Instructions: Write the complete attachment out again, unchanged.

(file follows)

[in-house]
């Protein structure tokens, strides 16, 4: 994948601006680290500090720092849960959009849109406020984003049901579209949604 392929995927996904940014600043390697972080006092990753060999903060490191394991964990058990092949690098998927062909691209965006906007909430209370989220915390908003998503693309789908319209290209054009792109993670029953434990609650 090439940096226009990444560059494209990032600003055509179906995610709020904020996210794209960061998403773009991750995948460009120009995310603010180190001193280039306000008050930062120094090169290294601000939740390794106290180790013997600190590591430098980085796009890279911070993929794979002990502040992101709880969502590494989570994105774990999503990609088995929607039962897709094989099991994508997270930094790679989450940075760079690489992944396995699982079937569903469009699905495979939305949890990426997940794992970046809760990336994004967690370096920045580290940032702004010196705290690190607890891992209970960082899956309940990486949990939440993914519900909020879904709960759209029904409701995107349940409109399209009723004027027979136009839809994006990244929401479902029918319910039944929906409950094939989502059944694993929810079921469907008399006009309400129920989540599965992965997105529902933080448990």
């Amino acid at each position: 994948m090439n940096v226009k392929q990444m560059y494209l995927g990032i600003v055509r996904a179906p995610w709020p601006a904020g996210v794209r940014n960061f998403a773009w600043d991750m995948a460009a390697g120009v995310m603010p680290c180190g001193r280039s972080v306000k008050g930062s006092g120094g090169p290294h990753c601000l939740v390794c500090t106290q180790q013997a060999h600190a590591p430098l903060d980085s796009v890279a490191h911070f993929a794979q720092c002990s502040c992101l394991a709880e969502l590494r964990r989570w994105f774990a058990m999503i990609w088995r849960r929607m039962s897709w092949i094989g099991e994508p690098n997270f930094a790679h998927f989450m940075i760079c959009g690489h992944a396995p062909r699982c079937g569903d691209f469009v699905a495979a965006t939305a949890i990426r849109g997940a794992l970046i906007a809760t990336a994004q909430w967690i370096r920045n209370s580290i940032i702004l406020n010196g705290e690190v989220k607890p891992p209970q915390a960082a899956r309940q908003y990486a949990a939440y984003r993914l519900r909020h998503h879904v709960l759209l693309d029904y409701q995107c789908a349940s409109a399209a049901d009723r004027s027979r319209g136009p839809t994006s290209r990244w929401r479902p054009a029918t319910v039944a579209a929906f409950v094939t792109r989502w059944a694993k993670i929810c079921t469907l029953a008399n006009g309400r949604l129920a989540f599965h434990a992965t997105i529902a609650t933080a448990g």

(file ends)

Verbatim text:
[in-house]
């Protein structure tokens, strides 16, 4: 994948601006680290500090720092849960959009849109406020984003049901579209949604 392929995927996904940014600043390697972080006092990753060999903060490191394991964990058990092949690098998927062909691209965006906007909430209370989220915390908003998503693309789908319209290209054009792109993670029953434990609650 090439940096226009990444560059494209990032600003055509179906995610709020904020996210794209960061998403773009991750995948460009120009995310603010180190001193280039306000008050930062120094090169290294601000939740390794106290180790013997600190590591430098980085796009890279911070993929794979002990502040992101709880969502590494989570994105774990999503990609088995929607039962897709094989099991994508997270930094790679989450940075760079690489992944396995699982079937569903469009699905495979939305949890990426997940794992970046809760990336994004967690370096920045580290940032702004010196705290690190607890891992209970960082899956309940990486949990939440993914519900909020879904709960759209029904409701995107349940409109399209009723004027027979136009839809994006990244929401479902029918319910039944929906409950094939989502059944694993929810079921469907008399006009309400129920989540599965992965997105529902933080448990």
């Amino acid at each position: 994948m090439n940096v226009k392929q990444m560059y494209l995927g990032i600003v055509r996904a179906p995610w709020p601006a904020g996210v794209r940014n960061f998403a773009w600043d991750m995948a460009a390697g120009v995310m603010p680290c180190g001193r280039s972080v306000k008050g930062s006092g120094g090169p290294h990753c601000l939740v390794c500090t106290q180790q013997a060999h600190a590591p430098l903060d980085s796009v890279a490191h911070f993929a794979q720092c002990s502040c992101l394991a709880e969502l590494r964990r989570w994105f774990a058990m999503i990609w088995r849960r929607m039962s897709w092949i094989g099991e994508p690098n997270f930094a790679h998927f989450m940075i760079c959009g690489h992944a396995p062909r699982c079937g569903d691209f469009v699905a495979a965006t939305a949890i990426r849109g997940a794992l970046i906007a809760t990336a994004q909430w967690i370096r920045n209370s580290i940032i702004l406020n010196g705290e690190v989220k607890p891992p209970q915390a960082a899956r309940q908003y990486a949990a939440y984003r993914l519900r909020h998503h879904v709960l759209l693309d029904y409701q995107c789908a349940s409109a399209a049901d009723r004027s027979r319209g136009p839809t994006s290209r990244w929401r479902p054009a029918t319910v039944a579209a929906f409950v094939t792109r989502w059944a694993k993670i929810c079921t469907l029953a008399n006009g309400r949604l129920a989540f599965h434990a992965t997105i529902a609650t933080a448990g």